Lovastatin treatment inhibits sterol synthesis and induced HMG-CoA reductase activity in mononuclear leukocytes of normal subjects

B. G. Stone, C. D. Evans, W. F. Prigge, W. C. Duane, R. L. Gebhard

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Abstract

The mechanism by which competitive inhibitors of 3-hydroxy-3-methylglutaryl coenzyme A (HMG-CoA) reductase decrease serum cholesterol is incompletely understood. The few available data in humans suggest that chronic administration of the competitive inhibitor, lovastatin, decreases serum cholesterol with little or no change in total body sterol synthesis. To further define the effect of lovastatin on cholesterol synthesis in normal subjects, we investigated the effect of a single oral dose of lovastatin and a 4-week treatment period of lovastatin on mononuclear leukocyte (ML) sterol synthesis as a reflection of total body sterol synthesis. In parallel, we measured serum lipid profiles and HMG-CoA reductase activity in ML microsomes that had been washed free of lovastatin. ML sterol synthesis did not significantly decrease (23 ± 5%, mean ± SEM) at 3 h after a single 40-mg dose of lovastatin. With a single oral 80-mg dose, ML sterol synthesis decreased by 57 ± 10% (P < 0.05) and remained low for the subsequent 6 h. With both doses, total HMG-CoA reductase enzyme activity in microsomes prepared from harvested mononuclear leukocytes was induced 4.8-fold (P < 0.01) over baseline values. Both the 20-mg bid dose and the 40-mg bid dose of lovastatin administered for a 4-week period decreased serum cholesterol by 25-34%. Lovastatin at 20 mg bid decreased ML sterol synthesis by 23 ± 6% (P < 0.02) and increased ML HMG-CoA reductase 3.8 times (P < 0.001) the baseline values. Twenty-four hours after stopping lovastatin, ML sterol synthesis and HMG-CoA reductase enzyme activity had returned to the baseline values. The higher dose of lovastatin (40 mg bid) decreased ML sterol synthesis by 16 ± 3% (P < 0.05) and induced HMG-CoA reductase to 53.7 times (P < 0.01) the baseline value at 4 weeks. Stopping this higher dose effected a rebound in ML sterol synthesis to 140 ± 11% of baseline (P < 0.01), while HMG-CoA reductase remained 12.5 times baseline (P < 0.01) over the next 3 days. No rebound in serum cholesterol was observed. From these data we conclude that in normal subjects lovastatin lowers serum cholesterol with only a modest effect on sterol synthesis. The effect of lovastatin on sterol synthesis in mononuclear leukocytes is tempered by an induction of HMG-CoA reductase enzyme quantity, balancing the enzyme inhibition by lovastatin. The speed (within 3 h) and the magnitude of enzyme induction (53.7-fold) with lovastatin administration demonstrate the exquisite nature of the feedback regulation mechanism of HMG-CoA reductase enzyme in human mononuclear leukocytes.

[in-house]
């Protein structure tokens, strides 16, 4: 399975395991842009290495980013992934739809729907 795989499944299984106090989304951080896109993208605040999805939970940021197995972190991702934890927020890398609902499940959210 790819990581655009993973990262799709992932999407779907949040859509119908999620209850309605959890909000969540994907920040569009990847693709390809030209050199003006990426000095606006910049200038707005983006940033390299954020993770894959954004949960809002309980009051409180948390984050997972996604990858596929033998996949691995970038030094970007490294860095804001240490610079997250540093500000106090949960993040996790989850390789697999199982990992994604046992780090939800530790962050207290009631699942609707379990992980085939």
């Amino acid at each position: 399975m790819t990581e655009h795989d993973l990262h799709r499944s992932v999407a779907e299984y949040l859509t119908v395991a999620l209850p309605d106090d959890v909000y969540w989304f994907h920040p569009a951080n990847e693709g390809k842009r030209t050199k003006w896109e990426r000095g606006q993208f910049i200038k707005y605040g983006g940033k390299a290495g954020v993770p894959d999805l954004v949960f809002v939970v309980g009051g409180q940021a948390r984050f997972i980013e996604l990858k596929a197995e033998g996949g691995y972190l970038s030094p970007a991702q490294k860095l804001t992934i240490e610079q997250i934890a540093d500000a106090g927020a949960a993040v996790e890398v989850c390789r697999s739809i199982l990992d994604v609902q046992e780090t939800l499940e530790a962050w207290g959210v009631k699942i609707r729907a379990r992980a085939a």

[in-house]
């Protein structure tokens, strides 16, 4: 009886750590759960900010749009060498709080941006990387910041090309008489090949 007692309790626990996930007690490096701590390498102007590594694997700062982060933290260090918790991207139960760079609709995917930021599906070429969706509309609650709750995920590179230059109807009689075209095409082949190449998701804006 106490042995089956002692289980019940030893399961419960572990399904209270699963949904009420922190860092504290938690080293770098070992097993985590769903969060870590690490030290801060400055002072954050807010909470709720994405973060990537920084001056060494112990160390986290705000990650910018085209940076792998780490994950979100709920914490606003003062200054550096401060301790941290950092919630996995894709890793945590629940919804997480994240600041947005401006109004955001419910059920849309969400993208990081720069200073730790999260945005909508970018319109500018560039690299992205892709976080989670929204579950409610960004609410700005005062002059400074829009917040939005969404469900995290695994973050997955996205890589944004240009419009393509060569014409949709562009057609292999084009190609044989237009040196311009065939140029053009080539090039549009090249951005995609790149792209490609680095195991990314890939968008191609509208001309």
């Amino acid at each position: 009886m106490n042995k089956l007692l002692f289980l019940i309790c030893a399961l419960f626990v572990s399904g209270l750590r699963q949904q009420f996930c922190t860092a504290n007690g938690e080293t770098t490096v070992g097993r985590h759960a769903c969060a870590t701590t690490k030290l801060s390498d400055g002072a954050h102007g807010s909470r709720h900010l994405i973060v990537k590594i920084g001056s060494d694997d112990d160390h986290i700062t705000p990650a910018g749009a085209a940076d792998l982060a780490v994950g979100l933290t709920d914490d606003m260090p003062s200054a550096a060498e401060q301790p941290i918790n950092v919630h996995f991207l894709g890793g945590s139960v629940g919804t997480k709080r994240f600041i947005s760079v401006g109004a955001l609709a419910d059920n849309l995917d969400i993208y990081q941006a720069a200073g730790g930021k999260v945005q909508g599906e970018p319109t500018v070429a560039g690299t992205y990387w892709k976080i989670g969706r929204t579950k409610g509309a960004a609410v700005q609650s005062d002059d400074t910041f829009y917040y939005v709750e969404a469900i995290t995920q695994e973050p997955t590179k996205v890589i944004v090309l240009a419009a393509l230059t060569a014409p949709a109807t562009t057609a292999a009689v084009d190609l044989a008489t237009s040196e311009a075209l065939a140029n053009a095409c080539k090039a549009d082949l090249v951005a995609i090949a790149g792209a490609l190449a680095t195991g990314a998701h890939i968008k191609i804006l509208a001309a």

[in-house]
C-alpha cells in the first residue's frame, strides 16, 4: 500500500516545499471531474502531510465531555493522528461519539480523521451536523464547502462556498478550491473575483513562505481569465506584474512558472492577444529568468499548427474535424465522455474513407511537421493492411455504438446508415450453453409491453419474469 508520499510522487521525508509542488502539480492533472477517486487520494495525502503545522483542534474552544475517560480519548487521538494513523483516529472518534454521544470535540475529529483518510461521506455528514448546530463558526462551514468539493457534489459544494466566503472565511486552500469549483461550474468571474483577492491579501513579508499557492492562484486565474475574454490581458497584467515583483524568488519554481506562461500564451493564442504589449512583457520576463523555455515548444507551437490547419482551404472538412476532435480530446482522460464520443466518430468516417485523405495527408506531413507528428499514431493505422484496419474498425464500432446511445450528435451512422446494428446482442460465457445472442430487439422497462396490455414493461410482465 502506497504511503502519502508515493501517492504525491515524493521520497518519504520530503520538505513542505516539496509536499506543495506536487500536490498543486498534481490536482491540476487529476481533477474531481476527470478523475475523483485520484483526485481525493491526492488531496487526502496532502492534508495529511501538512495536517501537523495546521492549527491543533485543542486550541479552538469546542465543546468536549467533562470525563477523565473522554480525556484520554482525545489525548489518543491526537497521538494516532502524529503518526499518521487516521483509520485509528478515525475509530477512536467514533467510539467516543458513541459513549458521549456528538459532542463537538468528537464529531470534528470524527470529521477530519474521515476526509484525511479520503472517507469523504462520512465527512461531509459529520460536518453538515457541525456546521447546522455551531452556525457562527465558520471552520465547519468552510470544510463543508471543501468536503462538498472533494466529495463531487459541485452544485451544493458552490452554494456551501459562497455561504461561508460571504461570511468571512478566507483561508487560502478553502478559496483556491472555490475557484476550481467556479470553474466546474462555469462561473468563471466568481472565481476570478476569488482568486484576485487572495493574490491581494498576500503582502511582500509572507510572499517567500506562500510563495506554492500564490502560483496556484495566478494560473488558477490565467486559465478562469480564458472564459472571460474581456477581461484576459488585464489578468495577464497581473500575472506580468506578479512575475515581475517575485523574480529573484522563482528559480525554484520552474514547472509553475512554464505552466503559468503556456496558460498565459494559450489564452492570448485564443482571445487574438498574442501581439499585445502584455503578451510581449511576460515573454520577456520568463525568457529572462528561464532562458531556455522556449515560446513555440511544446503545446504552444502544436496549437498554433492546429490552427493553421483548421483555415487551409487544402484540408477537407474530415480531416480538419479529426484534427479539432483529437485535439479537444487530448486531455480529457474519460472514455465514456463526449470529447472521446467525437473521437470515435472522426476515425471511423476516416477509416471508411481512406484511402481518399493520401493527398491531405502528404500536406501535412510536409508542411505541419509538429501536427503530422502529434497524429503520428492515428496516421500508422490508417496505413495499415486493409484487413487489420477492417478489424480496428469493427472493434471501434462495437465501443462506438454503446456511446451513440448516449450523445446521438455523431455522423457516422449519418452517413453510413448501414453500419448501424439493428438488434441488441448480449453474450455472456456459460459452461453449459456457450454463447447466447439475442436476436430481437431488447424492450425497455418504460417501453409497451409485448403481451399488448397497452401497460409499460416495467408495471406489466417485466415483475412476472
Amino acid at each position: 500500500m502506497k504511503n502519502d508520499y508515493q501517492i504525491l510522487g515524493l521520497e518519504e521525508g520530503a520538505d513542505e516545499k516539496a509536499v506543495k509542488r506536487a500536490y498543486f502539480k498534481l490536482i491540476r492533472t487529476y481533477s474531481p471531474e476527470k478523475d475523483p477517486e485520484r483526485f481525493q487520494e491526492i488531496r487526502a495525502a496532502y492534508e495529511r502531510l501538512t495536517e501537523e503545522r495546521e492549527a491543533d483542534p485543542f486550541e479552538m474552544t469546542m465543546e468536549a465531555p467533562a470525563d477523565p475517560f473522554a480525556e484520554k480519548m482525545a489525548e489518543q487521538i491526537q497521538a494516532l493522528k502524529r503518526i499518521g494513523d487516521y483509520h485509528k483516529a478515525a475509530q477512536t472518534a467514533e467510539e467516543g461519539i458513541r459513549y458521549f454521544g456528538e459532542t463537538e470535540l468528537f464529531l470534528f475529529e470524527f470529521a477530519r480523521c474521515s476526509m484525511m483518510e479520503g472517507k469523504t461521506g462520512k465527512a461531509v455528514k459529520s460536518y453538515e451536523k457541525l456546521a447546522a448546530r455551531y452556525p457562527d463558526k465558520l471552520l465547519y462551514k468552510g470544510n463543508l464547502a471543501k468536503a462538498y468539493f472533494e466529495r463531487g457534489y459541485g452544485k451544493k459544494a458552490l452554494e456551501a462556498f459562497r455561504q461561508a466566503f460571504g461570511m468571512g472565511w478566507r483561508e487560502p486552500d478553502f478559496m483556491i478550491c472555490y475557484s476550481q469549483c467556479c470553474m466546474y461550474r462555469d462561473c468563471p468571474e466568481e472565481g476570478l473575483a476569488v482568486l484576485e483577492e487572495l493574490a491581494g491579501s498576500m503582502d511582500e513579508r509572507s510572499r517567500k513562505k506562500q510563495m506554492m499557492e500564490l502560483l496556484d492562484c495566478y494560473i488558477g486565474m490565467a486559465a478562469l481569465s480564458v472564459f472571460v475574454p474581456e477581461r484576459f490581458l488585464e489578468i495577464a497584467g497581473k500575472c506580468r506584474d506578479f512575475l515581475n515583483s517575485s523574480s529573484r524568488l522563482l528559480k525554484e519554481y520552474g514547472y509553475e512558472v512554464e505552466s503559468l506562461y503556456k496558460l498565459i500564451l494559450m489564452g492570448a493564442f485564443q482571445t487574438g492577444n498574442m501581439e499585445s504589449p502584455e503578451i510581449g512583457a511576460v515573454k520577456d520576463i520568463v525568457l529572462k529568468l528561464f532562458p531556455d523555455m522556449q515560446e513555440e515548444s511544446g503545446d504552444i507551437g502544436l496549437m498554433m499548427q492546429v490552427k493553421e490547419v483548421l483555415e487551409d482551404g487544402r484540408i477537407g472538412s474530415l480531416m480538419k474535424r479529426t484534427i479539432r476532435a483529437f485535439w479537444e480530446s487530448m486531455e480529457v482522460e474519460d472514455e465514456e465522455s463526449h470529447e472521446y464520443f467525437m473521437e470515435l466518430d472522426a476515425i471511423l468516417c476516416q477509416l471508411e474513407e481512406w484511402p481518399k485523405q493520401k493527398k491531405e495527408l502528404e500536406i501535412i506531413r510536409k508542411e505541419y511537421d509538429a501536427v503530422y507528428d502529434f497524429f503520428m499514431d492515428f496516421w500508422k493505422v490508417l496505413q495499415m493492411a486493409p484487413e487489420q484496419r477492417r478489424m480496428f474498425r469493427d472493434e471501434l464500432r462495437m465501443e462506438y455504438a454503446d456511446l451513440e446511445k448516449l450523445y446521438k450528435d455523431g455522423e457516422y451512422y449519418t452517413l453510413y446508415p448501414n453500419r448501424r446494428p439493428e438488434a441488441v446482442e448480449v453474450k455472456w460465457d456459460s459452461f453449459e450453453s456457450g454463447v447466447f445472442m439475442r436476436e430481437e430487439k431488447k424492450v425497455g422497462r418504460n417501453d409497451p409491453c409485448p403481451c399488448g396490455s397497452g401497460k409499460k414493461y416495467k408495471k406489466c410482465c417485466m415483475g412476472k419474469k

Original languageEnglish (US)
Pages (from-to)1943-1952
Number of pages10
JournalJournal of Lipid Research
Volume30
Issue number12
StatePublished - Dec 1 1989

Keywords

  • HMG-CoA reductase inhibitors
  • cholesterol synthesis
  • hydroxymethylgutaryl CoA reductase regulation
  • hypercholesterolemia

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